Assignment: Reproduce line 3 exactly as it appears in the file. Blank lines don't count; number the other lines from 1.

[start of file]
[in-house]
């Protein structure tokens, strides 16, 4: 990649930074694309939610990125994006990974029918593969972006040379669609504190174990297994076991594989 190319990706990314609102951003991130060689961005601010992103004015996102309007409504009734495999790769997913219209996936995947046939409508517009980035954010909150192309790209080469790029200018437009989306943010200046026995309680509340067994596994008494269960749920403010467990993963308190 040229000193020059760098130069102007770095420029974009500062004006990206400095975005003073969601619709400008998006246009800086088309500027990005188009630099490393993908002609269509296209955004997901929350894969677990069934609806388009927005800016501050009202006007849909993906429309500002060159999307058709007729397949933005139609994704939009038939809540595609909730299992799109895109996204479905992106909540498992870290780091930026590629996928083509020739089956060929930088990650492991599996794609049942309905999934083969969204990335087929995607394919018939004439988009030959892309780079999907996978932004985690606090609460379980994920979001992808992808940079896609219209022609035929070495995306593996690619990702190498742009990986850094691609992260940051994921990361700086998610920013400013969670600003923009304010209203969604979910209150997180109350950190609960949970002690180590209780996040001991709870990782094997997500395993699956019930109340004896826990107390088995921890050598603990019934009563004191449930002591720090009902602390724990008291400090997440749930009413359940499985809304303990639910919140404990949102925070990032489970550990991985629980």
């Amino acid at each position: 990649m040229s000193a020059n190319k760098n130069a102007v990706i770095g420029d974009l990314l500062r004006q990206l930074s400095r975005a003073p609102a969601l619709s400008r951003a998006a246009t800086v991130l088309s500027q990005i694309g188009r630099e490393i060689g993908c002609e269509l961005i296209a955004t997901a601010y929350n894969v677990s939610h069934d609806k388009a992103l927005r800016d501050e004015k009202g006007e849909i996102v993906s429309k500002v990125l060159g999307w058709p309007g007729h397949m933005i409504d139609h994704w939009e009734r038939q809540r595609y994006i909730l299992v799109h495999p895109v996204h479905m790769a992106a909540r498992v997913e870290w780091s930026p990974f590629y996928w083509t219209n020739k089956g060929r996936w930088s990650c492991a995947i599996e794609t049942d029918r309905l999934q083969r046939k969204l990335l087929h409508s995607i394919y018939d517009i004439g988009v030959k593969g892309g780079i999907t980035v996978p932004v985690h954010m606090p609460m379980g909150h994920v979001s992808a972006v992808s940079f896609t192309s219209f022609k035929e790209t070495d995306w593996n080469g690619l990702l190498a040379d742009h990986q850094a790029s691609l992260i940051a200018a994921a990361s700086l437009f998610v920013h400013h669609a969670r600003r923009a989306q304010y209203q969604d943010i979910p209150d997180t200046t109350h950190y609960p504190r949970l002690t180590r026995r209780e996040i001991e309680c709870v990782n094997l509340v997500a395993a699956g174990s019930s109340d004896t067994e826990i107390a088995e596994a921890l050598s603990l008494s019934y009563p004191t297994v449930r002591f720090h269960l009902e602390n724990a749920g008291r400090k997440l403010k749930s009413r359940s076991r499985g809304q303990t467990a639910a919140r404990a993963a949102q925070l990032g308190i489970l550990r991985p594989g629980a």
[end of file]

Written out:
């Amino acid at each position: 990649m040229s000193a020059n190319k760098n130069a102007v990706i770095g420029d974009l990314l500062r004006q990206l930074s400095r975005a003073p609102a969601l619709s400008r951003a998006a246009t800086v991130l088309s500027q990005i694309g188009r630099e490393i060689g993908c002609e269509l961005i296209a955004t997901a601010y929350n894969v677990s939610h069934d609806k388009a992103l927005r800016d501050e004015k009202g006007e849909i996102v993906s429309k500002v990125l060159g999307w058709p309007g007729h397949m933005i409504d139609h994704w939009e009734r038939q809540r595609y994006i909730l299992v799109h495999p895109v996204h479905m790769a992106a909540r498992v997913e870290w780091s930026p990974f590629y996928w083509t219209n020739k089956g060929r996936w930088s990650c492991a995947i599996e794609t049942d029918r309905l999934q083969r046939k969204l990335l087929h409508s995607i394919y018939d517009i004439g988009v030959k593969g892309g780079i999907t980035v996978p932004v985690h954010m606090p609460m379980g909150h994920v979001s992808a972006v992808s940079f896609t192309s219209f022609k035929e790209t070495d995306w593996n080469g690619l990702l190498a040379d742009h990986q850094a790029s691609l992260i940051a200018a994921a990361s700086l437009f998610v920013h400013h669609a969670r600003r923009a989306q304010y209203q969604d943010i979910p209150d997180t200046t109350h950190y609960p504190r949970l002690t180590r026995r209780e996040i001991e309680c709870v990782n094997l509340v997500a395993a699956g174990s019930s109340d004896t067994e826990i107390a088995e596994a921890l050598s603990l008494s019934y009563p004191t297994v449930r002591f720090h269960l009902e602390n724990a749920g008291r400090k997440l403010k749930s009413r359940s076991r499985g809304q303990t467990a639910a919140r404990a993963a949102q925070l990032g308190i489970l550990r991985p594989g629980a």